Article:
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I am planning to build a server that will act as a file and backup server. And I might need to run virtual machines on it in the future, but I am not sure of this yet, so I will be composing two possible hardware configurations, one with and one without the need to run virtual machines. However while figuring this out, I stumbled upon multiple questions regarding the hardware components.

Some context:

  • In both cases I will be trying to keep the power consumption low.
  • I will be using either ZFS or BTRFS on the backup server, so that I can create snapshots of the backups.
  • The VMs will not be running GUIs.
  • The VMs will be running on their own SSD separate from the file and backup drives.
  • The CPU for the with VMs hardware configuration, will have either Intel VT-d and Intel VT-x or AMD-V and AMD-Vi.
  • QEMU/KVM will be used as hypervisor.

Will it only require more CPU cores and RAM to run the virtual machines comfortably?

Even though the server will not be business critical, I consider the backups to be of critical importance. I am not the only user and I can see it happen that the backup server will be the only location for some files. Is this, ore are they any other compelling reasons, to use ECC memory? This question is rather important, because it has a big impact of what hardware configurations are allowed.

Is it better to use SAS 2.0 or regular SATA 600 HHDs? And if SAS 2.0 is recommmended, does it matter much which hardware controller I choose, or are most OK?

If I assume the need for ECC memory there are only two CPU options to consider as far as I know, which would be to buy a second hand Intel Xeon processor or a AMD Ryzen processor. Are there any other ECC multi-core processor alternatives?

Considering these two options, and keeping in mind the aim for low power consumption, my preference right now is to go for a Ryzen 7 1700 (TDP of 65).

The only ECC DDR4 memory kits I can find are either 2133Mhz or 2666Mhz. Given the offical supported memory speeds:

  • Dual-Rank w/ 4 DIMM: Up to 1866 MHz
  • Dual-Rank w/ 2 DIMM: Up to 2400 MHz
  • Single-Rank w/ 4 DIMM: Up to 2133 MHz
  • Single-Rank w/ 2 DIMM: Up to 2667 MHz

I will start with 2 DIMMs, but might upgrade to 4 DIMMs when the need arises. Is there any point in buying dual-rank 2666Mhz memory if you do not plan to overclock the processor? If not, why does it seem that DDR4-3200 is most often recommended for Ryzen CPUs?

  • Not that I have any particular opinion about them, but I recently discovered that QNAP sells NAS devices that support running a virtualized OS on them and that can backup to expansion units. – Ignacio Vazquez-Abrams Nov 7 '17 at 19:46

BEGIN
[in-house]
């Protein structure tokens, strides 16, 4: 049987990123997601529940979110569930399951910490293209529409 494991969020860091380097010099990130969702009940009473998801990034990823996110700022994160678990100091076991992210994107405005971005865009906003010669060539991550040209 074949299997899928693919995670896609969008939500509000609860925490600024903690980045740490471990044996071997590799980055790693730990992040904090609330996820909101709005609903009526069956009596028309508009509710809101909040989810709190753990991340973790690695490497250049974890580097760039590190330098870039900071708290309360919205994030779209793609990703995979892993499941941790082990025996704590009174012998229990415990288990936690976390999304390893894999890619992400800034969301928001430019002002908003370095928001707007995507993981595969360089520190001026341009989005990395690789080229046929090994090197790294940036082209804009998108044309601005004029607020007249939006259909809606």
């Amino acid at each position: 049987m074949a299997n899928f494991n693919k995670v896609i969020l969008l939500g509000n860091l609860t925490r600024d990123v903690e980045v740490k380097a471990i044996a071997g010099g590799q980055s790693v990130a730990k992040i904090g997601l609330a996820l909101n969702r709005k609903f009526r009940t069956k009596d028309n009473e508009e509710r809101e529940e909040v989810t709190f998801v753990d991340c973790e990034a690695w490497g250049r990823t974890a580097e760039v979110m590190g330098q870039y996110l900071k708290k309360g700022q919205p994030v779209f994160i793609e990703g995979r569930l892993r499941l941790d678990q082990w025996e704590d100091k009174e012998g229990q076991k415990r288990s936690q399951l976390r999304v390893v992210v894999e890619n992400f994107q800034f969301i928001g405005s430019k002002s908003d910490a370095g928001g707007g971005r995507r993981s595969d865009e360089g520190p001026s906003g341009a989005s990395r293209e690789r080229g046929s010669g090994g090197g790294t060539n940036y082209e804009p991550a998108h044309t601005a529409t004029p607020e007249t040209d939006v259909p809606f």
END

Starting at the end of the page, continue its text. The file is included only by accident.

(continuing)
• I have looked at QNAP before, but I did not know about this release yet, thank you. Nice to see that it too uses a AMD Ryzen processor. However I prefer a DIY approach, because it gives me a lot less limitations, e.g. if some feature is not available or not to my liking, I will have less control to mediate it compared to self built server. – Ottid Mes Nov 7 '17 at 20:14
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I recently did a fairly similar build to what you are planning, and it works swimmingly. (I even use KVM). Based on my recent research/experience/solution -

If you go with ECC memory, reaching slightly higher to run VM's is virtually no-cost. A server specced with a CPU designed with a low TDP cost about as much as a better one with a high TDP - but uses a similar amount of power. The rule-of-thumb minimum of 8 gigs ram for a ZFS system was more then enough to allow me to carve out 2 gigs for a VM.

While you can get away without ECC memory, it is definitely a best practice when using ZFS. Like me, you seem to be slightly on the paranoid side of data integrity which means ECC is probably the single most desirable part of the build. The thing with ZFS is that it makes a lot more use of memory then other file systems, and if data gets corrupted in memory (which can happen because of slightly faulty RAM or cosmic radiation), ECC will allow the system to transparently fix a 1 bit error, or advise the OS of a larger error.) The flipside is that ZFS prevents bitrot more effectively by the use of checksumming, and avoids the "write hole".

I'm running a small (2 gig) VM for Owncloud, DNLA and SAMBA for my home - its a VM to isolate it from my business stuff + the underlying ZFS server (which also does other fairly lightweight bits and pieces like DRBD, SSH backups), and 8 gigs of memory in the host has been more then adequate. (I've not enabled swap, and my free command shows:

              total        used        free      shared  buff/cache   available